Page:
We get questions from time to time about the technologies we use at Doodle. Since the last post on this topic happened some time ago, it deserves an update.
The front-end communicates with the web application over a semi-public REST-like API using Ajax calls (and some form-POST hacks for file uploads and the like). One of the reasons why it’s only REST-*like* is that PUT and DELETE operations are often blocked at company proxies and firewalls, thus we only use GET and POST. The web application itself is written in Java 7, runs in a Tomcat container and uses countless third-party libraries. One example is Jersey, which we use for all of our internal and external REST APIs.
Data is stored with MongoDB. We have migrated away from MySQL for several reasons: First, schema changes were a huge pain with multi-GB databases, and the schema had to change with practically every release. Second, the document-style approach is a better fit to our data: No more huge tables with absurdly large indexes just to link two entities. Just to illustrate the point: With MySQL, we even adopted a document-based approach for some use cases by storing zlib-compressed JSON data in BLOBs… and that’s kind of what MongoDB does, and MongoDB does it better. And last but not least, replica sets are much easier to use and maintain than MySQL’s replication mechanism. The mapping between MongoDB documents and Java classes is done using Morphia, which is not as sophisticated as JPA/Hibernate (all write operations have to be implemented manually), but is easy enough to use and works well.
On the server side, we use Debian Linux running on standard server hardware. The servers are located in Switzerland and hosted by a local service provider (thanks, AtrilA).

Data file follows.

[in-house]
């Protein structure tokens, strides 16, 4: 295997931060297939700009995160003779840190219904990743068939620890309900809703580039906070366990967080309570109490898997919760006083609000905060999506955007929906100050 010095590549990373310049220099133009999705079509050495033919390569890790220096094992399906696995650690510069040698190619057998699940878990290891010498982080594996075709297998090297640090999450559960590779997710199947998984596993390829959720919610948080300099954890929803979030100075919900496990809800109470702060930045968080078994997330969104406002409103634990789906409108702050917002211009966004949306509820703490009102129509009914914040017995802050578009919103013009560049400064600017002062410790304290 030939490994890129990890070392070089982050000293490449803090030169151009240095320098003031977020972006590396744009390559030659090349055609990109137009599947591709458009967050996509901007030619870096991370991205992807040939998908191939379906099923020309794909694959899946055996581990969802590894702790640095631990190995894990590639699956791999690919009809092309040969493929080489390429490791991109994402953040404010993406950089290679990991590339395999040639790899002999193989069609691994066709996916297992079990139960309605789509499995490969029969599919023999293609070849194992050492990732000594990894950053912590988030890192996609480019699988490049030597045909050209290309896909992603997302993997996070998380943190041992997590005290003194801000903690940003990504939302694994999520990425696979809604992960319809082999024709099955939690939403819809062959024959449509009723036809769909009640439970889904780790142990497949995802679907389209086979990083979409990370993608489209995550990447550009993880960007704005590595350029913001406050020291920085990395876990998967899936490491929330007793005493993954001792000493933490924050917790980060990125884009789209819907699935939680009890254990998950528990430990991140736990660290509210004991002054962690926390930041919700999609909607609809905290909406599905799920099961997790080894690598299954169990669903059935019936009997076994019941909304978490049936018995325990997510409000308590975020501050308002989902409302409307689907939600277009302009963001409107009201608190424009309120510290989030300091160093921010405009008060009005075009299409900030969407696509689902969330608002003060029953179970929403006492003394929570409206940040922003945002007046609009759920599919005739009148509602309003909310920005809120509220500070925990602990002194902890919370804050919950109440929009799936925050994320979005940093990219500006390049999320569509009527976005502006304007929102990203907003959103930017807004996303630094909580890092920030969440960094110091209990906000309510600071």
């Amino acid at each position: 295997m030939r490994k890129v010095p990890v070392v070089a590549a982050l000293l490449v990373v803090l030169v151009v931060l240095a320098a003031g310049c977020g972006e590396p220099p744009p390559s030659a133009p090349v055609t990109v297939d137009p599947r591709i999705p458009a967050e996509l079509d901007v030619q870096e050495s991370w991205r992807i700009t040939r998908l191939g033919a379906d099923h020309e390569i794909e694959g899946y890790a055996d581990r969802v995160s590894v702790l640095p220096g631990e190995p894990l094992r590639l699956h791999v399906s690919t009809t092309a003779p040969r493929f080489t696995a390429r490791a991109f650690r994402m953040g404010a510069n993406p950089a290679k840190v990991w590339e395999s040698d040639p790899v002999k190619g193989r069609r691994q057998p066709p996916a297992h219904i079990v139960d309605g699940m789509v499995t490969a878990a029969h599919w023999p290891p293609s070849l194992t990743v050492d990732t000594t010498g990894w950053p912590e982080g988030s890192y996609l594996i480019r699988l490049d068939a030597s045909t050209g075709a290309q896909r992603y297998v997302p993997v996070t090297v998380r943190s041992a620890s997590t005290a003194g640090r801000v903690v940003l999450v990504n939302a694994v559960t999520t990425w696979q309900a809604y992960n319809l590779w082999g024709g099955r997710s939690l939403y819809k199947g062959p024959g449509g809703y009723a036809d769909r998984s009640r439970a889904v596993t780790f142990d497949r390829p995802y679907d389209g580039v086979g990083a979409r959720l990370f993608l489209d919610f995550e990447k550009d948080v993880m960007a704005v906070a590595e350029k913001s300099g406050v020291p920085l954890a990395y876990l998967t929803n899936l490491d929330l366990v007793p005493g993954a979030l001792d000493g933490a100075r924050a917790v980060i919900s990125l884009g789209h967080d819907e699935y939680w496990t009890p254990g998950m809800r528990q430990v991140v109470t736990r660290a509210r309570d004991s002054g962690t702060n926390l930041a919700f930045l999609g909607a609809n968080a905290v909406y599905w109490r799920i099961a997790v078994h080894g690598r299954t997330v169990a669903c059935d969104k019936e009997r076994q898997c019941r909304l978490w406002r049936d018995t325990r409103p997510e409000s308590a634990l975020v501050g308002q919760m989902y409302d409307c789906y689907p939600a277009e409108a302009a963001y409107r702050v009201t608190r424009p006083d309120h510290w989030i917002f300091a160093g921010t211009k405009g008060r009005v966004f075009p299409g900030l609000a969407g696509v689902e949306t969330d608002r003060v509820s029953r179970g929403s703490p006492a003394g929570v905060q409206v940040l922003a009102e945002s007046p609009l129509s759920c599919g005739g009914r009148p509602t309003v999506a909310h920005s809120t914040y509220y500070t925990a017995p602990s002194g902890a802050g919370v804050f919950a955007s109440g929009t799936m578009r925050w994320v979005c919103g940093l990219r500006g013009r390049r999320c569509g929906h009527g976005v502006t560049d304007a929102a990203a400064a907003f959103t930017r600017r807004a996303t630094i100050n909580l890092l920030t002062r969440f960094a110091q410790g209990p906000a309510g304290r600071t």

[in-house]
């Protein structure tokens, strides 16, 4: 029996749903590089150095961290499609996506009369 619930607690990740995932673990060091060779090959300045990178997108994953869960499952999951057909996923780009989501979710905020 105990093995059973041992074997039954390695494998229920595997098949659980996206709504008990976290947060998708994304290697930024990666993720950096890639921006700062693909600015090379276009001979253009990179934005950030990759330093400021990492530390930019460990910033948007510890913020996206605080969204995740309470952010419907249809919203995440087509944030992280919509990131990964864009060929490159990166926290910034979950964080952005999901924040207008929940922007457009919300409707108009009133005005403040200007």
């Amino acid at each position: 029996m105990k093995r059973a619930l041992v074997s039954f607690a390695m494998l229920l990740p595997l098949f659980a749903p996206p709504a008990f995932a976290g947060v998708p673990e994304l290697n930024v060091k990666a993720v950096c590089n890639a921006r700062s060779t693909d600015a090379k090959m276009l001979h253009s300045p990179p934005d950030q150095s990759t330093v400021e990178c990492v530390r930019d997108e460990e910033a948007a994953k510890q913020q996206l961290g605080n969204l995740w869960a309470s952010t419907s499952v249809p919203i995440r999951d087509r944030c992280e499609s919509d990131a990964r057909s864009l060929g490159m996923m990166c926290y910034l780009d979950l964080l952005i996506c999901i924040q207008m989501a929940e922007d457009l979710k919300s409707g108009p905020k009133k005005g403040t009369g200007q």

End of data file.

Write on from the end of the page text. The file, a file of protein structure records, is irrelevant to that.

The server setup consists of three tiers: The static content is handled by Apache servers (we have experimented with content delivery networks, but the performance gain was not big enough to warrant the cost and increased complexity). Load balancing and failover is done using round-robin DNS pointing to multiple virtual IP addresses, which automatically move between the Apache servers if necessary (e.g., if a server is shut down). All requests to dynamic content are forwarded to our application servers running Tomcat, again using load balancing and failover to cope with the failure of an application server. A Postfix installation on each application server is responsible for delivering all application-generated email (and that’s a lot). Finally, the application accesses the MongoDB replica set, where MongoDB automatically replicates all data between the set members and ensures the availability of the set.
Of course, there’s also the usual bunch of internal servers for build automation (Jenkins), repositories, testing, backup and the like. The server configuration is managed by Puppet, which is a declarative language to describe all aspects of a computer’s configuration, and, as a side effect, also serves as documentation. Those manifests require are a lot of work to write, but being able to go from nil to a production-ready server in 10 minutes, including getting every tiny configuration option exactly right, is just awesome!
By David Gubler, Senior Operations and Software Engineer